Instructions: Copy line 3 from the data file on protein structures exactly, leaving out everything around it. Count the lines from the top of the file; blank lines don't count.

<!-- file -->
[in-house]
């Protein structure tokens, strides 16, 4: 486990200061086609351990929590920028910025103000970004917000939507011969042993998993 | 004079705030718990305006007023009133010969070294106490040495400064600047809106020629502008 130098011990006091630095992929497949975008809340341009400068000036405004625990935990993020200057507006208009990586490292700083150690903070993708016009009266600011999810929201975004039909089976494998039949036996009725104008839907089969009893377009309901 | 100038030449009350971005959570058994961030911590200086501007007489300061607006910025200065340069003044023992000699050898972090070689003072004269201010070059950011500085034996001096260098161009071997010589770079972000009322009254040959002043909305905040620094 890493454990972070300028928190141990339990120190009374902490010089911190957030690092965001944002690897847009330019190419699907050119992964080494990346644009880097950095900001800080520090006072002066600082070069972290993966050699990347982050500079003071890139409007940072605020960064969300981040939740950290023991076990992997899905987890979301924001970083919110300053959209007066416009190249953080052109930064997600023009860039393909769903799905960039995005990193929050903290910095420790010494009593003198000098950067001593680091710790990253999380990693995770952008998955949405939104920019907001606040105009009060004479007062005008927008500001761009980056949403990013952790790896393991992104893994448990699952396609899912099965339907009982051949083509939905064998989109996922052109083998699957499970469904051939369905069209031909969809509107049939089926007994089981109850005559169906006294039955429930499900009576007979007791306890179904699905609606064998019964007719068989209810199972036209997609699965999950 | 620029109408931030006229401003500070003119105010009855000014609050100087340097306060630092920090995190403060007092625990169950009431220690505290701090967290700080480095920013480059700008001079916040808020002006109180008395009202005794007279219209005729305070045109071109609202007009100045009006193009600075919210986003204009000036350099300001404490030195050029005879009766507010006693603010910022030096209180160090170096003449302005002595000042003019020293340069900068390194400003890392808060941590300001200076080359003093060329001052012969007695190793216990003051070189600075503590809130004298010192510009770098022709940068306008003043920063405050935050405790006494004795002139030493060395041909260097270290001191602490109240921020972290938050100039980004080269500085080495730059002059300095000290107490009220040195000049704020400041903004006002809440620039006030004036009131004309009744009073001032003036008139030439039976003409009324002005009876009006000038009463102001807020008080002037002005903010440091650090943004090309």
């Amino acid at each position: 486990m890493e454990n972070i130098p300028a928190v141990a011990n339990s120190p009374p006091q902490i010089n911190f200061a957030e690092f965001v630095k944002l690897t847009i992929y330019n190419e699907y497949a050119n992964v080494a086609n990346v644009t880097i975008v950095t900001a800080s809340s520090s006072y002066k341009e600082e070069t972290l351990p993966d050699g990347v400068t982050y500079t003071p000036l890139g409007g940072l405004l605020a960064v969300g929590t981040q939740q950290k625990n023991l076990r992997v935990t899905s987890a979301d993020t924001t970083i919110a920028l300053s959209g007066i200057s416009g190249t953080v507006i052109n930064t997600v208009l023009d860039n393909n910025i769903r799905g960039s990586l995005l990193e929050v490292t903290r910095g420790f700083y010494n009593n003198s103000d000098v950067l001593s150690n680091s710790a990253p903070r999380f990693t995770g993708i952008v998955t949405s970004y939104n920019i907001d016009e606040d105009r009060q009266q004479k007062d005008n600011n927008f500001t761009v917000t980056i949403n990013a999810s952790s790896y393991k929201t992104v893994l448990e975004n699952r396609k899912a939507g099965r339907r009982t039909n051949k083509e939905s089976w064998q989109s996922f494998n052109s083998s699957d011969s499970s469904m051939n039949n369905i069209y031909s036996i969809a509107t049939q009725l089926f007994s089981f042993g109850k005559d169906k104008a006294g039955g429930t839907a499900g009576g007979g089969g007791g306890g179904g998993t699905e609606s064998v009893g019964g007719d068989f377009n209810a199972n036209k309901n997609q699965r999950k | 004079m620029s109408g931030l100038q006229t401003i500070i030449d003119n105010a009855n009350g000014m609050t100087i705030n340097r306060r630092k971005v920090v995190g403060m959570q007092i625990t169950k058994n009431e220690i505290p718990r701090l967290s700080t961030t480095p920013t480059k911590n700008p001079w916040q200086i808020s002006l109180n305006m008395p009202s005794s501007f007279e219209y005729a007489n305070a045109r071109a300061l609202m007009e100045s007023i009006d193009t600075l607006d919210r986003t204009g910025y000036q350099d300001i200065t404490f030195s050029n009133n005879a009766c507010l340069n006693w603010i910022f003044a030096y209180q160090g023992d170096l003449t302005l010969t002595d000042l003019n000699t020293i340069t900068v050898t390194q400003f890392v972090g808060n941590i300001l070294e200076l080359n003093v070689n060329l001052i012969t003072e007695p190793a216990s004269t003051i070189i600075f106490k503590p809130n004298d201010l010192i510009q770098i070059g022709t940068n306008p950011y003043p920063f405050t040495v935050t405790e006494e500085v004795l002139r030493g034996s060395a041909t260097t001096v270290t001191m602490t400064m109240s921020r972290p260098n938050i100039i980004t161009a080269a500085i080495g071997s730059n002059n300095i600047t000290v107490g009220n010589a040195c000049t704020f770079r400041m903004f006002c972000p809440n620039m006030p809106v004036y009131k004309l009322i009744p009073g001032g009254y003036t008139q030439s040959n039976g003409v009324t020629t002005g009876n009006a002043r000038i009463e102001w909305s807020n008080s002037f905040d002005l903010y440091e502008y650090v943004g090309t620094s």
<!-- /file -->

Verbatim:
């Amino acid at each position: 486990m890493e454990n972070i130098p300028a928190v141990a011990n339990s120190p009374p006091q902490i010089n911190f200061a957030e690092f965001v630095k944002l690897t847009i992929y330019n190419e699907y497949a050119n992964v080494a086609n990346v644009t880097i975008v950095t900001a800080s809340s520090s006072y002066k341009e600082e070069t972290l351990p993966d050699g990347v400068t982050y500079t003071p000036l890139g409007g940072l405004l605020a960064v969300g929590t981040q939740q950290k625990n023991l076990r992997v935990t899905s987890a979301d993020t924001t970083i919110a920028l300053s959209g007066i200057s416009g190249t953080v507006i052109n930064t997600v208009l023009d860039n393909n910025i769903r799905g960039s990586l995005l990193e929050v490292t903290r910095g420790f700083y010494n009593n003198s103000d000098v950067l001593s150690n680091s710790a990253p903070r999380f990693t995770g993708i952008v998955t949405s970004y939104n920019i907001d016009e606040d105009r009060q009266q004479k007062d005008n600011n927008f500001t761009v917000t980056i949403n990013a999810s952790s790896y393991k929201t992104v893994l448990e975004n699952r396609k899912a939507g099965r339907r009982t039909n051949k083509e939905s089976w064998q989109s996922f494998n052109s083998s699957d011969s499970s469904m051939n039949n369905i069209y031909s036996i969809a509107t049939q009725l089926f007994s089981f042993g109850k005559d169906k104008a006294g039955g429930t839907a499900g009576g007979g089969g007791g306890g179904g998993t699905e609606s064998v009893g019964g007719d068989f377009n209810a199972n036209k309901n997609q699965r999950k | 004079m620029s109408g931030l100038q006229t401003i500070i030449d003119n105010a009855n009350g000014m609050t100087i705030n340097r306060r630092k971005v920090v995190g403060m959570q007092i625990t169950k058994n009431e220690i505290p718990r701090l967290s700080t961030t480095p920013t480059k911590n700008p001079w916040q200086i808020s002006l109180n305006m008395p009202s005794s501007f007279e219209y005729a007489n305070a045109r071109a300061l609202m007009e100045s007023i009006d193009t600075l607006d919210r986003t204009g910025y000036q350099d300001i200065t404490f030195s050029n009133n005879a009766c507010l340069n006693w603010i910022f003044a030096y209180q160090g023992d170096l003449t302005l010969t002595d000042l003019n000699t020293i340069t900068v050898t390194q400003f890392v972090g808060n941590i300001l070294e200076l080359n003093v070689n060329l001052i012969t003072e007695p190793a216990s004269t003051i070189i600075f106490k503590p809130n004298d201010l010192i510009q770098i070059g022709t940068n306008p950011y003043p920063f405050t040495v935050t405790e006494e500085v004795l002139r030493g034996s060395a041909t260097t001096v270290t001191m602490t400064m109240s921020r972290p260098n938050i100039i980004t161009a080269a500085i080495g071997s730059n002059n300095i600047t000290v107490g009220n010589a040195c000049t704020f770079r400041m903004f006002c972000p809440n620039m006030p809106v004036y009131k004309l009322i009744p009073g001032g009254y003036t008139q030439s040959n039976g003409v009324t020629t002005g009876n009006a002043r000038i009463e102001w909305s807020n008080s002037f905040d002005l903010y440091e502008y650090v943004g090309t620094s």